Announcing BOF ("Birds-of-a-feather") Sessions at PdF09
BY Micah L. Sifry | Wednesday, June 17 2009
A number of people have asked about opportunities for collaboration during this year's Personal Democracy Forum, and in response to their suggestions, we're pleased to announce that Monday evening June 29, immediately after the first day's formal sessions end and during the conference cocktail party, we're inviting attendees to lead or join in informal BOF sessions at Jazz at Lincoln Center. BOF as in "birds-of-a-feather flock together," that is.
Here are the details on three sessions that various folks have already been working on: Hacking the City, Demoing DemDash, and Open Questions/Citizen Media. We're also going to put up a conference wiki shortly, to enable attendees to sign up and start connecting around these session, post additional ideas, and also share other self-organized plans like themed dinners or late-night jaunts. Stay tuned for details.
Hacking the City:
Grab a cocktail and join Streetsblog.org editor-in-chief Aaron Naparstek, members of The Open Planning Project, and John Geraci, the founder of DIYcity.org, for a freewheeling discussion of how online journalism, advocacy and community-building tools are being used to hack the urban political machine, rewrite city government's operating system and transform city dwellers' relationship to their local politics in New York City and across America. Streetsblog and TOPP are on the front lines of the fight to transform New York into a more livable and sustainable city and have achieved some remarkable successes in moving new policy ideas from the Internet to asphalt in New York and many other cities. DIYcity is a network of developers and urban hackers spanning dozens of cities worldwide, applying and sharing the same ideas across varying environments. If you are interested in applying ideas and techniques of Personal Democracy to urban government, come by and join the conversation.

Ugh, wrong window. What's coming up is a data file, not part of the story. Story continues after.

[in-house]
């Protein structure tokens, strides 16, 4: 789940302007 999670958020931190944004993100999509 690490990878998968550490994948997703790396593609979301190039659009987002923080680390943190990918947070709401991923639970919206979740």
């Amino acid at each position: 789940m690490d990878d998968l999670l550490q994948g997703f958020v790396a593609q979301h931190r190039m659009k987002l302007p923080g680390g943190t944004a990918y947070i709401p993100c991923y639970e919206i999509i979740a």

Come get a pre-alpha preview of DemDash, a new social online tool for political and civic engagement. The system enables multi-group, one-click action alerts, asymmetric follow for campaigns and organizations, personal ballot and slate generation, and an individualized view of elected representatives and governing bodies. To RSVP, please contact Jenifer Ancona, jenifer-at-simplerevolutions-dot-com.
Open Questions and Citizen Media
In 2007 and 2008, the left-right Open Debate Coalition won major concessions from television networks that liberated debate footage to be freely posted on YouTube, blogged about, and shared without violating copyright law. In addition, the coalition got now-President Obama and Senator McCain to agree to "open debate principles" that included bubble-up selection of questions and a reduced role for a moderator (principles sadly rejected by the top-down Commission on Presidential Debates). Here at PdF, we launched the 10Questions.com project to try to inject voter-generated and -approved questions into the presidential primary debates, and more recently Ask the President made a similar push around White House press conferences. Can we build on these efforts? Can we figure out how to institutionalize more bottom-up questioning of public officials in settings like debates and press conferences? And is there a way to galvanize a larger movement of citizens directly questioning authorities, as Dan Gillmor wrote recently on techPresident? Come join Adam Green, Ari Melber, Dan Gillmor and Micah Sifry for an open discussion on how citizen media can foster a more questioning and accountable culture.
(Photo of starlings in formation courtesy of Fi in Eden)